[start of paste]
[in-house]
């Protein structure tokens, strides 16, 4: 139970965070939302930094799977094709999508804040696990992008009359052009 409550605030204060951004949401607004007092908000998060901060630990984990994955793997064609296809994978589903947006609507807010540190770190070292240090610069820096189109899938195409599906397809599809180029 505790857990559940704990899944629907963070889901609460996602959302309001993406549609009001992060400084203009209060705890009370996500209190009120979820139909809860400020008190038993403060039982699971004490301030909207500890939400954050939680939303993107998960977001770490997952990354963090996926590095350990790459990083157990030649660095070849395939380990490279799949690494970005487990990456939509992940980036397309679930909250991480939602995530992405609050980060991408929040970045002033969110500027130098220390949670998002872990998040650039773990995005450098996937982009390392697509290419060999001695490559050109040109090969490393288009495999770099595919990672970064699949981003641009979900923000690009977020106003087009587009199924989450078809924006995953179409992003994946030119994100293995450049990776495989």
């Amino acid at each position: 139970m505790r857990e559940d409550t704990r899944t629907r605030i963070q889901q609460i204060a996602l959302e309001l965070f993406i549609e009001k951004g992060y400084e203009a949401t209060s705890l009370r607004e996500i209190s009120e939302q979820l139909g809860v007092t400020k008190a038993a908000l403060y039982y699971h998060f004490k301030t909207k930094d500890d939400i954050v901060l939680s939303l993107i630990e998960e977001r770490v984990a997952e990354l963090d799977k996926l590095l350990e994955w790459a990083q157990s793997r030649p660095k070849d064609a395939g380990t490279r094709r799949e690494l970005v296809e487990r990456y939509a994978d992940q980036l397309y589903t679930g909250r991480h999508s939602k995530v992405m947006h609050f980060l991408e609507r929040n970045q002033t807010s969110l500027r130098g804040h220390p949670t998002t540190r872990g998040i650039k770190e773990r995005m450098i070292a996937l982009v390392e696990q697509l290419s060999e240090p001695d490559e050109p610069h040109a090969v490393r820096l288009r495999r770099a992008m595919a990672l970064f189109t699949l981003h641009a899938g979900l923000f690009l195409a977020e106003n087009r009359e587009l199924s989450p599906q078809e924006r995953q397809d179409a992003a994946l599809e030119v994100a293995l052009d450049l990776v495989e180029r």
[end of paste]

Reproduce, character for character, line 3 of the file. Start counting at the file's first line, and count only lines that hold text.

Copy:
């Amino acid at each position: 139970m505790r857990e559940d409550t704990r899944t629907r605030i963070q889901q609460i204060a996602l959302e309001l965070f993406i549609e009001k951004g992060y400084e203009a949401t209060s705890l009370r607004e996500i209190s009120e939302q979820l139909g809860v007092t400020k008190a038993a908000l403060y039982y699971h998060f004490k301030t909207k930094d500890d939400i954050v901060l939680s939303l993107i630990e998960e977001r770490v984990a997952e990354l963090d799977k996926l590095l350990e994955w790459a990083q157990s793997r030649p660095k070849d064609a395939g380990t490279r094709r799949e690494l970005v296809e487990r990456y939509a994978d992940q980036l397309y589903t679930g909250r991480h999508s939602k995530v992405m947006h609050f980060l991408e609507r929040n970045q002033t807010s969110l500027r130098g804040h220390p949670t998002t540190r872990g998040i650039k770190e773990r995005m450098i070292a996937l982009v390392e696990q697509l290419s060999e240090p001695d490559e050109p610069h040109a090969v490393r820096l288009r495999r770099a992008m595919a990672l970064f189109t699949l981003h641009a899938g979900l923000f690009l195409a977020e106003n087009r009359e587009l199924s989450p599906q078809e924006r995953q397809d179409a992003a994946l599809e030119v994100a293995l052009d450049l990776v495989e180029r």